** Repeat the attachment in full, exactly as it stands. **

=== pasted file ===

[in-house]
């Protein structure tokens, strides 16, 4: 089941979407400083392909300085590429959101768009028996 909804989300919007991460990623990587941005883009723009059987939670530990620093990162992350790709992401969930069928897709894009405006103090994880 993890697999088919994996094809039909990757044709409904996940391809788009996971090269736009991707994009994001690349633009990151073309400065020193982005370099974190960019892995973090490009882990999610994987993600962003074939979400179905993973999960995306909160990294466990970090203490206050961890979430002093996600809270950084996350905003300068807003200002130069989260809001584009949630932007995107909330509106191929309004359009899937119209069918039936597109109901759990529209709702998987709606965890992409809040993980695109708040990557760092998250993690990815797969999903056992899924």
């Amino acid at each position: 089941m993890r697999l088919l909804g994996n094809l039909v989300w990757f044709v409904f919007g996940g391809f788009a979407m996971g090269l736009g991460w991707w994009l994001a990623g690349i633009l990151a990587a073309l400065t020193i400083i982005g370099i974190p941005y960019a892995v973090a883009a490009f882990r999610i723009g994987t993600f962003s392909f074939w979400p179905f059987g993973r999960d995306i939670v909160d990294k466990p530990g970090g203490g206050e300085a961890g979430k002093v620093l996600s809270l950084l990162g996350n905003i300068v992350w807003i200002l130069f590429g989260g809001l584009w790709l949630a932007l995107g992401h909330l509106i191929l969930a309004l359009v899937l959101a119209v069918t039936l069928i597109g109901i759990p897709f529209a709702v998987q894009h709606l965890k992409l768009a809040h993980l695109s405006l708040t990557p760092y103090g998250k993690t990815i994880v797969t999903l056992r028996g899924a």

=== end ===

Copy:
[in-house]
């Protein structure tokens, strides 16, 4: 089941979407400083392909300085590429959101768009028996 909804989300919007991460990623990587941005883009723009059987939670530990620093990162992350790709992401969930069928897709894009405006103090994880 993890697999088919994996094809039909990757044709409904996940391809788009996971090269736009991707994009994001690349633009990151073309400065020193982005370099974190960019892995973090490009882990999610994987993600962003074939979400179905993973999960995306909160990294466990970090203490206050961890979430002093996600809270950084996350905003300068807003200002130069989260809001584009949630932007995107909330509106191929309004359009899937119209069918039936597109109901759990529209709702998987709606965890992409809040993980695109708040990557760092998250993690990815797969999903056992899924």
């Amino acid at each position: 089941m993890r697999l088919l909804g994996n094809l039909v989300w990757f044709v409904f919007g996940g391809f788009a979407m996971g090269l736009g991460w991707w994009l994001a990623g690349i633009l990151a990587a073309l400065t020193i400083i982005g370099i974190p941005y960019a892995v973090a883009a490009f882990r999610i723009g994987t993600f962003s392909f074939w979400p179905f059987g993973r999960d995306i939670v909160d990294k466990p530990g970090g203490g206050e300085a961890g979430k002093v620093l996600s809270l950084l990162g996350n905003i300068v992350w807003i200002l130069f590429g989260g809001l584009w790709l949630a932007l995107g992401h909330l509106i191929l969930a309004l359009v899937l959101a119209v069918t039936l069928i597109g109901i759990p897709f529209a709702v998987q894009h709606l965890k992409l768009a809040h993980l695109s405006l708040t990557p760092y103090g998250k993690t990815i994880v797969t999903l056992r028996g899924a």